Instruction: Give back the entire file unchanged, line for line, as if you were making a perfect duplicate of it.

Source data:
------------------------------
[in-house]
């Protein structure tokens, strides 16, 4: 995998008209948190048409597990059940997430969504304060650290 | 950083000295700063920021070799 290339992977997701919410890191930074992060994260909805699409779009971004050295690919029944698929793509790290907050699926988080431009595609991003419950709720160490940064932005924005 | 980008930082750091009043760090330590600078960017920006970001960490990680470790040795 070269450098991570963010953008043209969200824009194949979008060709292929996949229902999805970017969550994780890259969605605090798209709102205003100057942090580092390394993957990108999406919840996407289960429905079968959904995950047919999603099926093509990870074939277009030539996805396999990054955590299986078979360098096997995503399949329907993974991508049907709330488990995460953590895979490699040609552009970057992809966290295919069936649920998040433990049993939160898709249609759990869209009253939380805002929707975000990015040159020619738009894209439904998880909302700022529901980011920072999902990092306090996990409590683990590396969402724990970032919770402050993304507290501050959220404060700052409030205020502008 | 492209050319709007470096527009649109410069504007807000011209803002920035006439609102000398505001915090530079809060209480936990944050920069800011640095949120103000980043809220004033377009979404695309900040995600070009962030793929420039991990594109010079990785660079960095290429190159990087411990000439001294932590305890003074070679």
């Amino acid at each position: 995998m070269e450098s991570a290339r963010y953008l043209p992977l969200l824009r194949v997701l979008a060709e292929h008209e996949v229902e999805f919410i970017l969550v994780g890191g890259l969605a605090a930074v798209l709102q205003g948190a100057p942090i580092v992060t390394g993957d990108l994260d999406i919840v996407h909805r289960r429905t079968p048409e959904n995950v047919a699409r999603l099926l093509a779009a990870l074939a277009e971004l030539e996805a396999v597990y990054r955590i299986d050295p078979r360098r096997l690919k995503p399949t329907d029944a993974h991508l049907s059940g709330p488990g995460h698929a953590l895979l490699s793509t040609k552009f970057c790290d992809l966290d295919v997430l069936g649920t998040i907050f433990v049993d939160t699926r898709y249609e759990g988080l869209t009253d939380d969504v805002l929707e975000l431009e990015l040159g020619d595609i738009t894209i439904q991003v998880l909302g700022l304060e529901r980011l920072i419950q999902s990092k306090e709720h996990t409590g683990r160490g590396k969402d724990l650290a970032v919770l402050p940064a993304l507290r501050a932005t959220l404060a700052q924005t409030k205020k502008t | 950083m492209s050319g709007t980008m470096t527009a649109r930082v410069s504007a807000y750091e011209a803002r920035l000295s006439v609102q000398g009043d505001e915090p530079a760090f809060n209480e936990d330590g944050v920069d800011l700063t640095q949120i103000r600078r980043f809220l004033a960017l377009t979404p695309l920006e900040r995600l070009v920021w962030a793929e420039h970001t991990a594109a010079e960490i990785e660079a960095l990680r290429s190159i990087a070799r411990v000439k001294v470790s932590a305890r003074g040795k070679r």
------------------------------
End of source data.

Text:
[in-house]
């Protein structure tokens, strides 16, 4: 995998008209948190048409597990059940997430969504304060650290 | 950083000295700063920021070799 290339992977997701919410890191930074992060994260909805699409779009971004050295690919029944698929793509790290907050699926988080431009595609991003419950709720160490940064932005924005 | 980008930082750091009043760090330590600078960017920006970001960490990680470790040795 070269450098991570963010953008043209969200824009194949979008060709292929996949229902999805970017969550994780890259969605605090798209709102205003100057942090580092390394993957990108999406919840996407289960429905079968959904995950047919999603099926093509990870074939277009030539996805396999990054955590299986078979360098096997995503399949329907993974991508049907709330488990995460953590895979490699040609552009970057992809966290295919069936649920998040433990049993939160898709249609759990869209009253939380805002929707975000990015040159020619738009894209439904998880909302700022529901980011920072999902990092306090996990409590683990590396969402724990970032919770402050993304507290501050959220404060700052409030205020502008 | 492209050319709007470096527009649109410069504007807000011209803002920035006439609102000398505001915090530079809060209480936990944050920069800011640095949120103000980043809220004033377009979404695309900040995600070009962030793929420039991990594109010079990785660079960095290429190159990087411990000439001294932590305890003074070679």
């Amino acid at each position: 995998m070269e450098s991570a290339r963010y953008l043209p992977l969200l824009r194949v997701l979008a060709e292929h008209e996949v229902e999805f919410i970017l969550v994780g890191g890259l969605a605090a930074v798209l709102q205003g948190a100057p942090i580092v992060t390394g993957d990108l994260d999406i919840v996407h909805r289960r429905t079968p048409e959904n995950v047919a699409r999603l099926l093509a779009a990870l074939a277009e971004l030539e996805a396999v597990y990054r955590i299986d050295p078979r360098r096997l690919k995503p399949t329907d029944a993974h991508l049907s059940g709330p488990g995460h698929a953590l895979l490699s793509t040609k552009f970057c790290d992809l966290d295919v997430l069936g649920t998040i907050f433990v049993d939160t699926r898709y249609e759990g988080l869209t009253d939380d969504v805002l929707e975000l431009e990015l040159g020619d595609i738009t894209i439904q991003v998880l909302g700022l304060e529901r980011l920072i419950q999902s990092k306090e709720h996990t409590g683990r160490g590396k969402d724990l650290a970032v919770l402050p940064a993304l507290r501050a932005t959220l404060a700052q924005t409030k205020k502008t | 950083m492209s050319g709007t980008m470096t527009a649109r930082v410069s504007a807000y750091e011209a803002r920035l000295s006439v609102q000398g009043d505001e915090p530079a760090f809060n209480e936990d330590g944050v920069d800011l700063t640095q949120i103000r600078r980043f809220l004033a960017l377009t979404p695309l920006e900040r995600l070009v920021w962030a793929e420039h970001t991990a594109a010079e960490i990785e660079a960095l990680r290429s190159i990087a070799r411990v000439k001294v470790s932590a305890r003074g040795k070679r």